D’Esposito: Downtown Oceanside has been transformed with the help of Supervisor Santino. Attractive building facades and impressive streetscapes with brick-paved walkways, decorative benches, Victorian streetlamps and stylized trash receptacles can be seen on Long Beach Road, Lawson Boulevard, Atlantic Avenue and other commercial roads.
I’ve worked to expand this effort by having debris cleared and dangerous structures removed from neglected commercial properties on Oceanside’s Atlantic Avenue. Removing blight at these sights has made them ready for redevelopment. Further, I have worked closely with Supervisor Santino to designate a developer to remake downtown Baldwin along Grand Avenue, just north of Merrick Road. The developer is pursuing a project vision that includes mixed-use development, featuring retail stores and housing.
Mayer: As town leaders, we need to work closely with other districts that have been successful in obtaining downtown revitalization-intuitive monies and applicants to that program, as well as development groups that specialize in downtown development. Using land for mixed-use and affordable housing has the potential to bring in younger couples and singles to our town. It also allows for the elderly to have an affordable place to go when they sell their homes.
Herald: What are your thoughts on Supervisor Santino’s recent ethics reforms proposals? Erin King Sweeney’s proposal of having an independent Inspector General? What more do you think must be done in terms of local ethics reform?
D’Esposito: I fully support Supervisor Santino’s comprehensive ethics reform law. It enhances public disclosure and targets conflicts of interest with an array of sound and sensible regulations. Among the provisions is a prohibition against town staffers and elected officials from working for other entities that do business with the town. Further, detailed online financial disclosures for elected officials will provide the public with important information on the sources of income and assets of their officials.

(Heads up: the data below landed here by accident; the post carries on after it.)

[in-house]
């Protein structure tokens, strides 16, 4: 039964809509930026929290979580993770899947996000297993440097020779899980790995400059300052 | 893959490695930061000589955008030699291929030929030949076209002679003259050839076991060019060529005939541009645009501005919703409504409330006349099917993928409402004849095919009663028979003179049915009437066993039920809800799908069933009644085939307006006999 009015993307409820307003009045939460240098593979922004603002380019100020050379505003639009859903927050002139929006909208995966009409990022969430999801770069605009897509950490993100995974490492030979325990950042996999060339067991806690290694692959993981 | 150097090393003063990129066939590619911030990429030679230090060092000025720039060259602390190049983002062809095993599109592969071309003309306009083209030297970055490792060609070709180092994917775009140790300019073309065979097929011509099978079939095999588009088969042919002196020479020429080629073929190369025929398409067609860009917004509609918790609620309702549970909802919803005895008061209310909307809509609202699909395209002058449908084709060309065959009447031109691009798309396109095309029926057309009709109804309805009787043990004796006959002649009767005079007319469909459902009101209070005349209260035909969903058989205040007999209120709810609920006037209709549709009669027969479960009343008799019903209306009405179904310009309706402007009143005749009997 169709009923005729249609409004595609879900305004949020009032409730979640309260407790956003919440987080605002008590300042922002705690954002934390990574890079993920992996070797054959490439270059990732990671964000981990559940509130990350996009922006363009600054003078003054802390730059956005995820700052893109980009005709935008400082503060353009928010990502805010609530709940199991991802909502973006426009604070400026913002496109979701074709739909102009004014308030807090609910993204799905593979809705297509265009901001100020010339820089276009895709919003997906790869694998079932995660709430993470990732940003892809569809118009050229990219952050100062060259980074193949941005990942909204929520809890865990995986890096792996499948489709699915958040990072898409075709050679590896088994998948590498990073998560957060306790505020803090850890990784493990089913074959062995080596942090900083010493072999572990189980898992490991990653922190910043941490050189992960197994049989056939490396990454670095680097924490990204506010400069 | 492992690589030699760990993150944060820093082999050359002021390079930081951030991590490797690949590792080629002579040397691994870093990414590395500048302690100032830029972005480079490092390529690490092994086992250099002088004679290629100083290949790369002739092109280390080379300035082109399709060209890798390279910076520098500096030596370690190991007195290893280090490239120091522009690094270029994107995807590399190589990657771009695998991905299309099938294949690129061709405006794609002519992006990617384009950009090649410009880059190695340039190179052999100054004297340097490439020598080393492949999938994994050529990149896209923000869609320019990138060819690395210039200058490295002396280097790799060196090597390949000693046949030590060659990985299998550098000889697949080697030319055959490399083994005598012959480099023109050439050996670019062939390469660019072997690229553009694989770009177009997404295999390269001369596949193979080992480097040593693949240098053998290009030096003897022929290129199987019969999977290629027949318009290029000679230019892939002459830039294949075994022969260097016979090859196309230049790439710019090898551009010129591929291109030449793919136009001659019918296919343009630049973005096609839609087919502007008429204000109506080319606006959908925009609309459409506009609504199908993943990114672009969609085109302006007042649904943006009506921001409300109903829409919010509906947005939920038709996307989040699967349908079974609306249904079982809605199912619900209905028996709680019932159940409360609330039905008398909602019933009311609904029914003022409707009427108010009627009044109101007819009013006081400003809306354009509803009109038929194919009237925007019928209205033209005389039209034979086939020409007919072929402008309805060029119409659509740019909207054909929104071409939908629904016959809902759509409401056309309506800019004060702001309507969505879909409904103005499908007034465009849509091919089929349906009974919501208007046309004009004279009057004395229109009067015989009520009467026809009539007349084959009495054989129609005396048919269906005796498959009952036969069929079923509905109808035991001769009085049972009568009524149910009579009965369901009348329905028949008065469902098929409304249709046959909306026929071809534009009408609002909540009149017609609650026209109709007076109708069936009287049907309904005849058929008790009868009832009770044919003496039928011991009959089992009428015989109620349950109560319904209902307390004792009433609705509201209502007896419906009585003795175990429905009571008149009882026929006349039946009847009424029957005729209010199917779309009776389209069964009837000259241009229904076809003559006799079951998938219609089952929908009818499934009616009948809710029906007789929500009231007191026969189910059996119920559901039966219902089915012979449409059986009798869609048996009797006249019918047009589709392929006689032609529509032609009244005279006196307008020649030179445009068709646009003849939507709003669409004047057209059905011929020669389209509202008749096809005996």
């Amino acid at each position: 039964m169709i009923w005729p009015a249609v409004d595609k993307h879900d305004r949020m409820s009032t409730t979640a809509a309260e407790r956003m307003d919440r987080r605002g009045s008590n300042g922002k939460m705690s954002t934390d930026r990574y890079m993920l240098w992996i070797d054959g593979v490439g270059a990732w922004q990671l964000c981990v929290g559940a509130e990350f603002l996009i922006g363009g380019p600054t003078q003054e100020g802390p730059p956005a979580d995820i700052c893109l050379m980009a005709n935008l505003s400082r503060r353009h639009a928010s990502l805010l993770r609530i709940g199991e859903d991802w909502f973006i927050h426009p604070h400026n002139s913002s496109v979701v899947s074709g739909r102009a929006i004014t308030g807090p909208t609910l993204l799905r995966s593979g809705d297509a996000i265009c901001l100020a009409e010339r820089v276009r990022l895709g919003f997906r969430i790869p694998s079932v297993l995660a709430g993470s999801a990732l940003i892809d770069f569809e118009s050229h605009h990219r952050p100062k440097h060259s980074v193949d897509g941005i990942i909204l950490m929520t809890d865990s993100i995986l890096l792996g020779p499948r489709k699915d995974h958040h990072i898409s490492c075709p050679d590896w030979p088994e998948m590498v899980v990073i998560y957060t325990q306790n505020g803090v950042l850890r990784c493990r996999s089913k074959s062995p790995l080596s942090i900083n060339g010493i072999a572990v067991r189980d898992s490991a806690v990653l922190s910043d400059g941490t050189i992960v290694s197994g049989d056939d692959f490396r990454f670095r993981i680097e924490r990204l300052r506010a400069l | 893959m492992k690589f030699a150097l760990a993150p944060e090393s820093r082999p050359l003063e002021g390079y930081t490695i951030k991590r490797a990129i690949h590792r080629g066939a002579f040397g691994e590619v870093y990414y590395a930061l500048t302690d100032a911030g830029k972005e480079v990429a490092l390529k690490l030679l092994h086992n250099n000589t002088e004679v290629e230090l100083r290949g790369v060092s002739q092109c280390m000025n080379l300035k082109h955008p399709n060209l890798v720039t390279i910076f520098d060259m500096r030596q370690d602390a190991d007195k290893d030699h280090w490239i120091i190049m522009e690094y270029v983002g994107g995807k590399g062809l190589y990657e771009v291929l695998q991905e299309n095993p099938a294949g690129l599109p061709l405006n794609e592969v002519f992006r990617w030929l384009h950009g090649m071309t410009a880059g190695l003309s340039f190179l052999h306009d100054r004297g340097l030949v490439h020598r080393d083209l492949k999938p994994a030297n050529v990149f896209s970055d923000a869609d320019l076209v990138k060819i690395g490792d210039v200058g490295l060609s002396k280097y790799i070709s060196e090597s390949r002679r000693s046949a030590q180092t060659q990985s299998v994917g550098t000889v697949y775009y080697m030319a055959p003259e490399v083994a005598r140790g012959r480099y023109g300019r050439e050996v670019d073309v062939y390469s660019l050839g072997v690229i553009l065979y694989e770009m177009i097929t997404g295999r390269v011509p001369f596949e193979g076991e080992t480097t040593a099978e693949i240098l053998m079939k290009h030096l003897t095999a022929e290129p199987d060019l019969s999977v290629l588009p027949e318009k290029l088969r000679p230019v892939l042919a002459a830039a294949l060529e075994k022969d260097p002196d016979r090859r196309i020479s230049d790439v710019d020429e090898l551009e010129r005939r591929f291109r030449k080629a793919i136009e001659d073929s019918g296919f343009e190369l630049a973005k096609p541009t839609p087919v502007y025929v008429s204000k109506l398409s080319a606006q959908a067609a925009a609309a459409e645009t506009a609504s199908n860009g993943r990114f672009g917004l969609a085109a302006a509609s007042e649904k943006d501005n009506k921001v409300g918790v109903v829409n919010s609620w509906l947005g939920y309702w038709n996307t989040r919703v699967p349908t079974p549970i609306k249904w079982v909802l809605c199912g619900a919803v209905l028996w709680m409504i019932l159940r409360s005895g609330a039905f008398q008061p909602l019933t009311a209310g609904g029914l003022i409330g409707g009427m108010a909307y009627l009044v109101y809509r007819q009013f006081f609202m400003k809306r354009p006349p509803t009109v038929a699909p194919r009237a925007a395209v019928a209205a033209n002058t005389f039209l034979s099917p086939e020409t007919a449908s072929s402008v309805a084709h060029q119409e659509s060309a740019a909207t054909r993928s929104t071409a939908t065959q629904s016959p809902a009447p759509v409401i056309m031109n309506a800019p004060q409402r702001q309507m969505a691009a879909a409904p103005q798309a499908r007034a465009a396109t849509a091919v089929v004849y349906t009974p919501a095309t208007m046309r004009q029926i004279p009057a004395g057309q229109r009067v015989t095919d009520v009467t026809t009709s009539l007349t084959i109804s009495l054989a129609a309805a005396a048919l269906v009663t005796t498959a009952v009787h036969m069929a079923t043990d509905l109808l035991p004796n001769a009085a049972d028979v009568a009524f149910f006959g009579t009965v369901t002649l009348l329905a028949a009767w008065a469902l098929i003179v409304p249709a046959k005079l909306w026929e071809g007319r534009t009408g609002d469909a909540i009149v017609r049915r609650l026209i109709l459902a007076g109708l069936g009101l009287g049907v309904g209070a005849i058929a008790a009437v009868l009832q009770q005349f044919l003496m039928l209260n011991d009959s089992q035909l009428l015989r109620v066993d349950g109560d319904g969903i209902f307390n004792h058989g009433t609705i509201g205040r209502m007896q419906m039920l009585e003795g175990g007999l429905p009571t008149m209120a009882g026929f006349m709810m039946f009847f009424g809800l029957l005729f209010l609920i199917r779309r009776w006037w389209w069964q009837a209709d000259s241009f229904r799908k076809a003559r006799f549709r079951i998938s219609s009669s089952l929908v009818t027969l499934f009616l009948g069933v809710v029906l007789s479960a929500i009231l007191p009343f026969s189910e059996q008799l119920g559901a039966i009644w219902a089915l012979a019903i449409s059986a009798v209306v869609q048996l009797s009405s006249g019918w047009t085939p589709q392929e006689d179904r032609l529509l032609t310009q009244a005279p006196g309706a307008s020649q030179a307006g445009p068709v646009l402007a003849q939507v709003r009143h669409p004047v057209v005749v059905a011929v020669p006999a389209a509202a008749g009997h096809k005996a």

Speaking fees are banned for elected officials, retirees from town service are forbidden from lobbying the town for a period of two years after retiring, and the use of town equipment and resources for non-town purposes is a violation of the ethics law. Other provisions include the online publishing of all public works contracts and bids, prohibiting elected officials from voting on measures that affect family members, and a ban on convicted felons from serving as elected officials in town government. Perhaps the most important provision of the law is a $125,000 limit on outside income for elected town officials. As an alternative, there is an option to provide full disclosure of clients and outside sources of income.
Mayer: I propose ethics reform for the town’s elected officials and their administrative staff, as well as scrutiny of the source of outside income, not the amount. I think that no political-party position may be held other than a committee member, and one may not hold another government position, paid or not, within Nassau County. There should be affidavits under oath stating that any clients or groups represented by elected government officials or their administrative staff do not have any dealings or business with the TOH for contracts, services or the like, and there should be an independent inspector general for review and recommendation of all contracts, bids, proposals and similar submitted to the TOH. I think the ethics reform Santino presented, and which my opponent supports, is a political stunt equivalent to a bad joke.